Smart Survey Design
Opening questions – The first few questions in the survey should be easy and interesting in order to calm any participants’ suspicions about the survey’s integrity. This allows the participants to build up confidence in the survey’s objective. In return, this may stimulate their interest and overall participation (Iraossi 2006, 74-78).
Question flow – The question sequence in the survey body should take on a flow of ideas and be geared towards the respondents’ abilities. After you have established the first general topic, all related questions should come up before a second topic is raised. It is a good idea to use “pages” in the online design to house each different section of the survey. Here you can raise one topic on one page and include the instructions/information for this section in the Page Description area. When you are then ready to introduce a new topic to the survey, you can create a new or second page to include that page’s description and purpose. Conditional or Skip Logic questions are also a good way to control the respondent’s flow or route through the survey. You can apply question or page skip logic to the survey when you want to guide respondents and exclude them from certain pages of questions that do not apply to them (Iraossi 2006, 74-78).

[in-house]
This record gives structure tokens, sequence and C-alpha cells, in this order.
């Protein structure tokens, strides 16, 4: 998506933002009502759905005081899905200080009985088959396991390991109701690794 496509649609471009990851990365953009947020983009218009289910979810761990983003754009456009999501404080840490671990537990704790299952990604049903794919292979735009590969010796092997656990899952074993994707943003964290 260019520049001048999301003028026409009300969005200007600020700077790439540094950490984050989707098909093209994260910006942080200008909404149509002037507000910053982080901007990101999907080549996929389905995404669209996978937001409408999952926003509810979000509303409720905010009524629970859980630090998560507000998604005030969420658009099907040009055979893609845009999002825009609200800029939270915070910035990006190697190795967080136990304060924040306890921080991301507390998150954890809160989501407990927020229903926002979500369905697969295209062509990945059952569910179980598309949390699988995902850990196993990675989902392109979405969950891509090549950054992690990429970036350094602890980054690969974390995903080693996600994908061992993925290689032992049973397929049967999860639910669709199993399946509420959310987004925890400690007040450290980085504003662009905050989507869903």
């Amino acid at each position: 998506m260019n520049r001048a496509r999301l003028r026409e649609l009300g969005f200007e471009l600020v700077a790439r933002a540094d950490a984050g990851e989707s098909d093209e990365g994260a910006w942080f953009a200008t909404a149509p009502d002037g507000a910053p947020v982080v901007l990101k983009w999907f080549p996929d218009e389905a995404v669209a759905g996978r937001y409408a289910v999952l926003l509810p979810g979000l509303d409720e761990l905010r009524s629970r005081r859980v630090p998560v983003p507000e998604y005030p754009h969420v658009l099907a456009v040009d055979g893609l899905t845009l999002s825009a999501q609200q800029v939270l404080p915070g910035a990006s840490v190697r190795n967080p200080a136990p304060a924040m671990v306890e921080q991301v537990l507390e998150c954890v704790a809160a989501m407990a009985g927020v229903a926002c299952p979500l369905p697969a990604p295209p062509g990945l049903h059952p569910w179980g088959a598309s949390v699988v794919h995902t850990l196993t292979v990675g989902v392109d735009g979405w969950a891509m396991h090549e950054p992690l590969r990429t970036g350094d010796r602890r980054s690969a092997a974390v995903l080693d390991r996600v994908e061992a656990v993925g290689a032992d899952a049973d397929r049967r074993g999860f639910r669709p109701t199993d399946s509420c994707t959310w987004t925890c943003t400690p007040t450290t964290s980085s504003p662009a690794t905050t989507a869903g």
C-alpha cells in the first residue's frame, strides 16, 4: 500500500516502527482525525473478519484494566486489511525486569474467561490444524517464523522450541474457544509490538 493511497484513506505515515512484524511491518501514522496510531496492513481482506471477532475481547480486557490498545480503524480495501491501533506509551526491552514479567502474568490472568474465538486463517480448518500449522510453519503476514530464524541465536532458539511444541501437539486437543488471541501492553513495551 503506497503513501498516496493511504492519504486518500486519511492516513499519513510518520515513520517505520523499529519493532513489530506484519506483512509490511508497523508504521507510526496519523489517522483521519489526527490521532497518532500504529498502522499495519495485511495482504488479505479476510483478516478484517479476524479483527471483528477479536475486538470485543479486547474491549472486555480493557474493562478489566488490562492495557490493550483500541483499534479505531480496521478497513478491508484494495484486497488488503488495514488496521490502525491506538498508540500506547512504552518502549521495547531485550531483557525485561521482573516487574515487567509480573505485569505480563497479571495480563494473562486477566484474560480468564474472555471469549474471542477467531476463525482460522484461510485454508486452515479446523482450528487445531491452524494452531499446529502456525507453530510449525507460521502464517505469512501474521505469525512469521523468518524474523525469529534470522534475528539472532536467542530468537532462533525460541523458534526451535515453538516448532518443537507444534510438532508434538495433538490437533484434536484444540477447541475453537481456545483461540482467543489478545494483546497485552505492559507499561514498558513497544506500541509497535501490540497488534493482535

Location of sensitive questions – Some suggest that sensitive questions should not be included at the beginning of the survey. However, there are no set rules on this. If you do include sensitive questions at the beginning of the survey, then you may run into respondents rejecting the survey and exiting early. They may not have built up confidence yet in the survey’s integrity quite so early. Questions like demographics or personal information are usually best to introduce towards the end of the survey. This way, respondents are likely to have already developed confidence in the survey’s objective (Iraossi 2006, 74-78).
When designing your survey structure, the overall format and layout is important from beginning to end. A poorly organized survey may cause respondents to skip questions or completely opt out of answering your survey. It is good practice to begin your survey with an introduction that explains the survey’s purpose. Within the introduction, you may want to include the name of the organization conducting the survey, the confidentiality information, and how the data collected will be used. Many participants like some kind of assurance in regards to their responses; providing that kind of information before the survey starts can